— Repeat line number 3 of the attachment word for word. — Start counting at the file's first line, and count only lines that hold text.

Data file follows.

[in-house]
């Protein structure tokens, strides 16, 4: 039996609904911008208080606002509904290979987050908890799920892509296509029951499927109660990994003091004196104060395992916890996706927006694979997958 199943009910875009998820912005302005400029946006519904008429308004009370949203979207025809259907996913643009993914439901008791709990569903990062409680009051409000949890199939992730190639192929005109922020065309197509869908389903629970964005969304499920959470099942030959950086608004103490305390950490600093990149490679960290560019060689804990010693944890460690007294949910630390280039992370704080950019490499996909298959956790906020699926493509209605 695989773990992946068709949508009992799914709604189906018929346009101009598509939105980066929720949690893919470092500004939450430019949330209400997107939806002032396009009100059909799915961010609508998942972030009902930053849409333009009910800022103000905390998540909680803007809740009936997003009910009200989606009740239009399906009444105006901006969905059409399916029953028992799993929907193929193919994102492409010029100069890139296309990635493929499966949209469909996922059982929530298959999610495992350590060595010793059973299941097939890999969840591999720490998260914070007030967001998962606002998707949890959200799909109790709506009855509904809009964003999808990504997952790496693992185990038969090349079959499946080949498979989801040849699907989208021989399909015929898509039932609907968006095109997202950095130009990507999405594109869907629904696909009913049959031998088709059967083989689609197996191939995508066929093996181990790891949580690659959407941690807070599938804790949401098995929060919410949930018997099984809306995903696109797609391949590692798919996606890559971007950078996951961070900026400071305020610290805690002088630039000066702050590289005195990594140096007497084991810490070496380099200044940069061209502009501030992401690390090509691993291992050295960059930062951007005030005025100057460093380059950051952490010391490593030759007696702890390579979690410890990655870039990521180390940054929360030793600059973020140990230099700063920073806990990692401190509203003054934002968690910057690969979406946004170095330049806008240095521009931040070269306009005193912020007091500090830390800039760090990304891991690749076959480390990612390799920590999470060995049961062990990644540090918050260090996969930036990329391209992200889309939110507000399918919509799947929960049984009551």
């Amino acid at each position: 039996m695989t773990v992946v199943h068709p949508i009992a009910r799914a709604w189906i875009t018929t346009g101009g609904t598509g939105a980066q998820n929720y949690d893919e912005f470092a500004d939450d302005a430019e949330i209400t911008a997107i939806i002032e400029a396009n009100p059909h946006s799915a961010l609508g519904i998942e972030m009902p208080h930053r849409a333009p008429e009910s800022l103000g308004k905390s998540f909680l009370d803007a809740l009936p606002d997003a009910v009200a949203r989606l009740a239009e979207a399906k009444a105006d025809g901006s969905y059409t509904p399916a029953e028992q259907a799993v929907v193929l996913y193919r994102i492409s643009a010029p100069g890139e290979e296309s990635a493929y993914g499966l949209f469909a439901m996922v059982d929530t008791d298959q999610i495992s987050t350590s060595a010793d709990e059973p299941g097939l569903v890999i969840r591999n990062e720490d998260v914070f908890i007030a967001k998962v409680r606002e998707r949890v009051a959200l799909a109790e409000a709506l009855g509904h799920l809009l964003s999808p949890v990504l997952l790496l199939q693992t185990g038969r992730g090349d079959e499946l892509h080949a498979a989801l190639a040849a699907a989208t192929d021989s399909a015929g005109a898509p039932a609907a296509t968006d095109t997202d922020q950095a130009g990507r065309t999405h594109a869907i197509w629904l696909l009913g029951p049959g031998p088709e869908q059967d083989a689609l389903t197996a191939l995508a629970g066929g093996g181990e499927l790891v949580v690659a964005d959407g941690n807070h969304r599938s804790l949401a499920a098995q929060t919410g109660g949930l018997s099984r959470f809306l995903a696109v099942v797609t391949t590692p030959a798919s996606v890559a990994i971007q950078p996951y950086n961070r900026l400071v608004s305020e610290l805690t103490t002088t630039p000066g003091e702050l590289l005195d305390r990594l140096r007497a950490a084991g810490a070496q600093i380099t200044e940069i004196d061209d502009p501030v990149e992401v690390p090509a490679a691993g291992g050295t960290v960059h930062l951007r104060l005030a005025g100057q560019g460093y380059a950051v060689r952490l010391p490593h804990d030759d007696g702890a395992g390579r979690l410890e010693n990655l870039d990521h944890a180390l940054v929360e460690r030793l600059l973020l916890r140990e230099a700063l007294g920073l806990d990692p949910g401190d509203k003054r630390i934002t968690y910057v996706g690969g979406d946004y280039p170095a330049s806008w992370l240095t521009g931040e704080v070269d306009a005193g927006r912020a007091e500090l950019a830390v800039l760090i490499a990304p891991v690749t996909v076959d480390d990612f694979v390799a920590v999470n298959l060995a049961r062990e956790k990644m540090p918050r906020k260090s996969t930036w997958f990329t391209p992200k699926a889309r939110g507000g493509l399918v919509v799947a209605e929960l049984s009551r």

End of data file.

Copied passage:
């Amino acid at each position: 039996m695989t773990v992946v199943h068709p949508i009992a009910r799914a709604w189906i875009t018929t346009g101009g609904t598509g939105a980066q998820n929720y949690d893919e912005f470092a500004d939450d302005a430019e949330i209400t911008a997107i939806i002032e400029a396009n009100p059909h946006s799915a961010l609508g519904i998942e972030m009902p208080h930053r849409a333009p008429e009910s800022l103000g308004k905390s998540f909680l009370d803007a809740l009936p606002d997003a009910v009200a949203r989606l009740a239009e979207a399906k009444a105006d025809g901006s969905y059409t509904p399916a029953e028992q259907a799993v929907v193929l996913y193919r994102i492409s643009a010029p100069g890139e290979e296309s990635a493929y993914g499966l949209f469909a439901m996922v059982d929530t008791d298959q999610i495992s987050t350590s060595a010793d709990e059973p299941g097939l569903v890999i969840r591999n990062e720490d998260v914070f908890i007030a967001k998962v409680r606002e998707r949890v009051a959200l799909a109790e409000a709506l009855g509904h799920l809009l964003s999808p949890v990504l997952l790496l199939q693992t185990g038969r992730g090349d079959e499946l892509h080949a498979a989801l190639a040849a699907a989208t192929d021989s399909a015929g005109a898509p039932a609907a296509t968006d095109t997202d922020q950095a130009g990507r065309t999405h594109a869907i197509w629904l696909l009913g029951p049959g031998p088709e869908q059967d083989a689609l389903t197996a191939l995508a629970g066929g093996g181990e499927l790891v949580v690659a964005d959407g941690n807070h969304r599938s804790l949401a499920a098995q929060t919410g109660g949930l018997s099984r959470f809306l995903a696109v099942v797609t391949t590692p030959a798919s996606v890559a990994i971007q950078p996951y950086n961070r900026l400071v608004s305020e610290l805690t103490t002088t630039p000066g003091e702050l590289l005195d305390r990594l140096r007497a950490a084991g810490a070496q600093i380099t200044e940069i004196d061209d502009p501030v990149e992401v690390p090509a490679a691993g291992g050295t960290v960059h930062l951007r104060l005030a005025g100057q560019g460093y380059a950051v060689r952490l010391p490593h804990d030759d007696g702890a395992g390579r979690l410890e010693n990655l870039d990521h944890a180390l940054v929360e460690r030793l600059l973020l916890r140990e230099a700063l007294g920073l806990d990692p949910g401190d509203k003054r630390i934002t968690y910057v996706g690969g979406d946004y280039p170095a330049s806008w992370l240095t521009g931040e704080v070269d306009a005193g927006r912020a007091e500090l950019a830390v800039l760090i490499a990304p891991v690749t996909v076959d480390d990612f694979v390799a920590v999470n298959l060995a049961r062990e956790k990644m540090p918050r906020k260090s996969t930036w997958f990329t391209p992200k699926a889309r939110g507000g493509l399918v919509v799947a209605e929960l049984s009551r």